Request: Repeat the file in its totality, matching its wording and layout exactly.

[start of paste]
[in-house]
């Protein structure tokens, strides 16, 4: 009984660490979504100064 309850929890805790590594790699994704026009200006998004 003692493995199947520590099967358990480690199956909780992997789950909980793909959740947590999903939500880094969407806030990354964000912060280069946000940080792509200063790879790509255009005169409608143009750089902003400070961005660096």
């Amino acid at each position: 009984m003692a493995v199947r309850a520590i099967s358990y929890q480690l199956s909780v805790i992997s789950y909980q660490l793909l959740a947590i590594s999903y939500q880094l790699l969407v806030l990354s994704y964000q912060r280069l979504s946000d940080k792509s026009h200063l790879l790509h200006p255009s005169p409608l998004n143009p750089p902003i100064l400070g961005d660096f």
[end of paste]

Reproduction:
[in-house]
């Protein structure tokens, strides 16, 4: 009984660490979504100064 309850929890805790590594790699994704026009200006998004 003692493995199947520590099967358990480690199956909780992997789950909980793909959740947590999903939500880094969407806030990354964000912060280069946000940080792509200063790879790509255009005169409608143009750089902003400070961005660096």
């Amino acid at each position: 009984m003692a493995v199947r309850a520590i099967s358990y929890q480690l199956s909780v805790i992997s789950y909980q660490l793909l959740a947590i590594s999903y939500q880094l790699l969407v806030l990354s994704y964000q912060r280069l979504s946000d940080k792509s026009h200063l790879l790509h200006p255009s005169p409608l998004n143009p750089p902003i100064l400070g961005d660096f």